Tuesday, June 28, 2011

Henry VIII is 520 years old on this day

Which I hath commemorated by stealing this fine photo of the Tudor Rose, taken by Flickr user miltonmic.

Monday, June 27, 2011

The Arizona Republican, Apr 19, 1901

"Miscellaneous Items"

- In very clear water, sunlight penetrates to a depth of over 1500 ft.

- At banquets during Elizabeth's time, every guest came with his spoon in his pocket.

- There is no truth whatever in the belief that anyone falling into the sea necessarily rises and sinks three times before drowning.

- An extremely useful clock has been invented by Thomas W. Hunt, of Macon, GA. At any moment at which the alarm is set - say at 5 am - it arouses the sleeper, lights a candle and kindles a fire in the range.

- A society for the education of cats has been organized in Pittsburgh. The president of this society declares: "We feel assured that under our process of culture, many hidden and unsuspected good qualities in the nature of the cat will be brought to the surface."

- Two athletic young men in Passaic, NJ fought a duel with pillows. It lasted 37 minutes, when a vigorous swing across the neck with the five pound pillow floored one of the contestants, and for five minutes he lay senseless.


Just some useful facts printed for the edification of the Victorian Phoenix forebears. I like that they refer to Elizabeth I by first name only. She needs no introduction or explanation, even in a dusty arm of the Sonoran desert.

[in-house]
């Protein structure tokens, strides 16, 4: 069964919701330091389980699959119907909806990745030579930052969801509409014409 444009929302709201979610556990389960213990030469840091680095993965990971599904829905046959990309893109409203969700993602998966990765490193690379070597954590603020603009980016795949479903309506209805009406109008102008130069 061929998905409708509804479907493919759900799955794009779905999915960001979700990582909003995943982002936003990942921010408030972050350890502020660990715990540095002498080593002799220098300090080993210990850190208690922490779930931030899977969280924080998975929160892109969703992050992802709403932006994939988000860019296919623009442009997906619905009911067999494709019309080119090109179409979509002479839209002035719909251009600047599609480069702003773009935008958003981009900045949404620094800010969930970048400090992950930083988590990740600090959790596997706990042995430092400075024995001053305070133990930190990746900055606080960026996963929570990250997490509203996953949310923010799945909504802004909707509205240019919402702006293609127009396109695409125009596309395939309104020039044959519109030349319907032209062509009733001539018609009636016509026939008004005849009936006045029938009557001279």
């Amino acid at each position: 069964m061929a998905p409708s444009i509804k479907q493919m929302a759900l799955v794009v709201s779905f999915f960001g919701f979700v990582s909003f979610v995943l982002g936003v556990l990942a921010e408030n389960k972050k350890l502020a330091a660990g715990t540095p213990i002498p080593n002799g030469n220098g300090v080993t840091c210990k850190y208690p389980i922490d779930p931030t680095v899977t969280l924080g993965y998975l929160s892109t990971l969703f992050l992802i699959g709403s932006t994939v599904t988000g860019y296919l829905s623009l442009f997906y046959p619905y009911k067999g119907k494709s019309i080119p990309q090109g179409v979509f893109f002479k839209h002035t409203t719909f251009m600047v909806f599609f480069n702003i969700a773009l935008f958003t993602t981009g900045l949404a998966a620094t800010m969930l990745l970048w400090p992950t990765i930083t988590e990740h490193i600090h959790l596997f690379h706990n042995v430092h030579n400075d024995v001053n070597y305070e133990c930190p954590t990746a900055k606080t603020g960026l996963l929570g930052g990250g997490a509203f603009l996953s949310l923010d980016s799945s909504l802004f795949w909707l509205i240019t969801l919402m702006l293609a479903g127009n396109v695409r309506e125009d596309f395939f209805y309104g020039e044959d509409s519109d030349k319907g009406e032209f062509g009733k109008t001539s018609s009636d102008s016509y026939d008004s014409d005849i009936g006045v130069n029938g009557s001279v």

Speaking of the Arizona Territory, my research ( = reading the one page biography provided by the Rosson) has revealed that Aaron Goldberg, the man whose family I am interpreting through 1915, was greatly responsible for and wrote the bill that moved the capital from Prescott to Phoenix.

To that I say, thanks guy. No, thanks. No thanks. Wouldn't our lives be so much easier if the sprawl was located two hours north? There would have been sacrifices, and I can just imagine Prescott Valley turning into Paradise Valley, but we would be able to step outdoors between the hours of 11 am and 7 pm without immediately being plagued by dehydration and death, and wouldn't that be nice?